A Saint John-born author who has made the short list for the prestigious Giller Prize with her debut novel says she honed her craft by writing software instructions.
Michelle Winters admits it might sound strange that technical writing ultimately led her to write I Am a Truck, but for her, it was "totally organic."
"Learning to write helpful concise software instructions, I started to think about applying that rule to … bigger human concepts like grief and love and friendship, and how to write in the briskest manner to get the reader where they're going and feel the maximum impact emotionally at the same time," she said.
Winters, who now lives in Toronto, has been through "a few permutations" over the years. She started out as a visual artist, became an actress, then a playwright and technical writer.
But she believes some people are born to write.
"It's just in you … It's unavoidable."
She remembers writing fiction when she was as young as 10 and the "excitement" of sitting down with a Duo-Tang full of loose leaf and scribbling away. "It was amazing," she said.
"It's your brain just being able to do exactly as it pleases, which you're not always allowed to do in life … It's so liberating it's hard to not want to."
Winters has a full-time office job because, as she puts it, she has a mortgage to pay and enjoys expensive dinners. But she writes "in tiny little dribs and drabs" every chance she gets.
Not an overnight success
Her short-listed novel took her 10 years to write. "It's been a real labour of love," she said.
It was her "emotional connection" to the story's characters — Agathe and Réjean Lapointe — that kept her driven.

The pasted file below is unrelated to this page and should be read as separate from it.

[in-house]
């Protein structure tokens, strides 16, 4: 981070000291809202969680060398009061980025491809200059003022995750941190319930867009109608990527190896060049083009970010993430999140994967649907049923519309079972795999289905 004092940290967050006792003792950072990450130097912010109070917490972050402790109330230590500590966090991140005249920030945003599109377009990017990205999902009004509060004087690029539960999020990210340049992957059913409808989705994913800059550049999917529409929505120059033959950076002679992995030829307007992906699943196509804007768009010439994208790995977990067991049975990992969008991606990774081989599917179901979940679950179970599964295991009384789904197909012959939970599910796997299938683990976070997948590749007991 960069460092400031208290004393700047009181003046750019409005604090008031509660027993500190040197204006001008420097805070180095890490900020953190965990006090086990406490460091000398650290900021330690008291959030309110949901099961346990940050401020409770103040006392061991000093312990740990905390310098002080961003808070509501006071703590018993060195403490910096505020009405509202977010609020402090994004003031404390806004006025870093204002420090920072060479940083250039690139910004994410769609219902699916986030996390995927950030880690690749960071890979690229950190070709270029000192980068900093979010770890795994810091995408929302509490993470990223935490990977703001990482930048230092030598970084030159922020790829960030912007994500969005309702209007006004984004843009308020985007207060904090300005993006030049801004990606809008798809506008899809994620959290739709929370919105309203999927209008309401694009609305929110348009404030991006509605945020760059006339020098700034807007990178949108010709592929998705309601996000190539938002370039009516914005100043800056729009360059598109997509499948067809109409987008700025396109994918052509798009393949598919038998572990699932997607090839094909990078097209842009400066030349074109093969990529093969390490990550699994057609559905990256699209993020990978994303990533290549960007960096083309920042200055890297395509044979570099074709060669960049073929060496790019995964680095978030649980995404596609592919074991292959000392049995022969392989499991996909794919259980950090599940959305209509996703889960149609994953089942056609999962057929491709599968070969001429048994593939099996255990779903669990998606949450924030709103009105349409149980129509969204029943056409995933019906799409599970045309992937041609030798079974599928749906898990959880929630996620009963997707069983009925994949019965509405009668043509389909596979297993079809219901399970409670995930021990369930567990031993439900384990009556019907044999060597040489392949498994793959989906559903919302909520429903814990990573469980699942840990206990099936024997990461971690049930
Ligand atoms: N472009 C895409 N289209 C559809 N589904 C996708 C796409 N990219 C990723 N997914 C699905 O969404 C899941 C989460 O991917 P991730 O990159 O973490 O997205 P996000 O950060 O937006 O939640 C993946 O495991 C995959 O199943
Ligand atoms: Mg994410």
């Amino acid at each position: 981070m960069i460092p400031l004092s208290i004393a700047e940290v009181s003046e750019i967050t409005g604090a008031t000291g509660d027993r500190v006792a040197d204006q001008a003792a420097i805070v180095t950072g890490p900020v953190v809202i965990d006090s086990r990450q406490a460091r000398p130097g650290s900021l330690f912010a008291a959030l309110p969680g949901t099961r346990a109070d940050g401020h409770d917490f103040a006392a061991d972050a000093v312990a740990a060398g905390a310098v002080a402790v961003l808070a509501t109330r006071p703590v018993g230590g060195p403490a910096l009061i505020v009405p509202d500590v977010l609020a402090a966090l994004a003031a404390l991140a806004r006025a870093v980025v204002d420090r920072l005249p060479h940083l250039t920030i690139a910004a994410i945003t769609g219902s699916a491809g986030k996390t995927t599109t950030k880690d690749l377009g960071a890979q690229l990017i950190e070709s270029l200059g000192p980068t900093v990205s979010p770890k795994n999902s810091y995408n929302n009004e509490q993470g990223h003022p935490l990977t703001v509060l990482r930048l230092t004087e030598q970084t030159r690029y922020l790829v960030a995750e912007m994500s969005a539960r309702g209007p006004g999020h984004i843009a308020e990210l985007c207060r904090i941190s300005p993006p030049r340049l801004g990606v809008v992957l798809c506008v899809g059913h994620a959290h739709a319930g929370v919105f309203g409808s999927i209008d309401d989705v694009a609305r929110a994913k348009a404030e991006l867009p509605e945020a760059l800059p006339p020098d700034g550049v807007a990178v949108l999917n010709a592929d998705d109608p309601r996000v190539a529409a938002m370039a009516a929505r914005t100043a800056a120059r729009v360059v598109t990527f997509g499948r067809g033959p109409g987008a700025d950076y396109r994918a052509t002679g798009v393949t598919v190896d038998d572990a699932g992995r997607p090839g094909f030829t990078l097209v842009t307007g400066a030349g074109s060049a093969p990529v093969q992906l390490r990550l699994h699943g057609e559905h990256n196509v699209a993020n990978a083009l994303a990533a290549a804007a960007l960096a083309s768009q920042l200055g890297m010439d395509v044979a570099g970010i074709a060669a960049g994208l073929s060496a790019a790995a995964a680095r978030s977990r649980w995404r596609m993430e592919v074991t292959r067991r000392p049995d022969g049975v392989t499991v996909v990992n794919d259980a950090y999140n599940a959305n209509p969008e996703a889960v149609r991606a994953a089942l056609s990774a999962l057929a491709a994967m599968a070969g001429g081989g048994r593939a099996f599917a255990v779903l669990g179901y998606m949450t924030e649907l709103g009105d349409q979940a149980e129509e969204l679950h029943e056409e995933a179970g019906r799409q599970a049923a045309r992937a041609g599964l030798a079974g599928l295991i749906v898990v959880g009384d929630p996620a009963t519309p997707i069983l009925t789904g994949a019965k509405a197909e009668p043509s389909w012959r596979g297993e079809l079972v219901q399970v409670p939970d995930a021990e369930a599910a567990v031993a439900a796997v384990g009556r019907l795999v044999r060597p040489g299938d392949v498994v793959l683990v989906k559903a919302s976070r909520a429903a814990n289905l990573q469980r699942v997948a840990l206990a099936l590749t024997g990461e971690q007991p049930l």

The Lapointes are from French-speaking Acadia, but move for work reasons to a fictional English-speaking town in New Brunswick. They are about to celebrate their 20th wedding anniversary when Réjean disappears without a trace.
"It's Agathe learning to live with the grief and the unknown, and then it's the story of what happened to Réjean and what happens afterward," said Winters. "It's a mystery unfolding in a very preposterous kind of way."
The Giller Prize jury described it as "an original, offbeat novel that explores the gaps between what people are and what they want to be."
"For a short book I Am a Truck is bursting with huge appetites, for love and le rock-and-roll and cheese, for male friendship and takeout tea with the bag left in," the jury said.
"Within the novel's distinctive Acadian setting French and English co-exist like old friends — comfortable, supple to each other's whims and rhythms, sometimes bickering but always contributing to this fine, very funny, fully-achieved novel about connection and misunderstanding. And trucks."
Honour is 'too much'
Winters said she never expected to be longlisted for the $100,000 prize — the richest literary prize in Canada.
"I didn't even know the announcement was coming out because I had conditioned myself not to look," she said.
Waiting for the short list to be announced wasn't as easy. She was in her office boardroom for a meeting that day and had placed her cellphone face-down on the table so she wouldn't see any messages coming in, she said.
A co-worker was checking her own cellphone, however, and the look on her face gave it away, said Winters. "It was, oh man, yeah — I can't even describe it; it's too much," she said of the honour.
"It's blowing my mind."
The response of her hometown has also been unbelievable, she said.
"Saint John is super excited … I've been hearing from a lot of childhood friends and the moms of childhood friends. They're incredibly supportive," said Winters.
"Saint John loves its own."
The other authors in the running for the 2017 Scotiabank Giller Prize are: Rachel Cusk for her novel Transit, Ed O'Loughlin for Minds of Winter, Michael Redhill for Bellevue Square and Eden Robinson for Son of a Trickster.
Winters said she hasn't read any of them yet, but plans to and is looking forward to meeting her fellow finalists.
The winner will be announced on Nov. 20.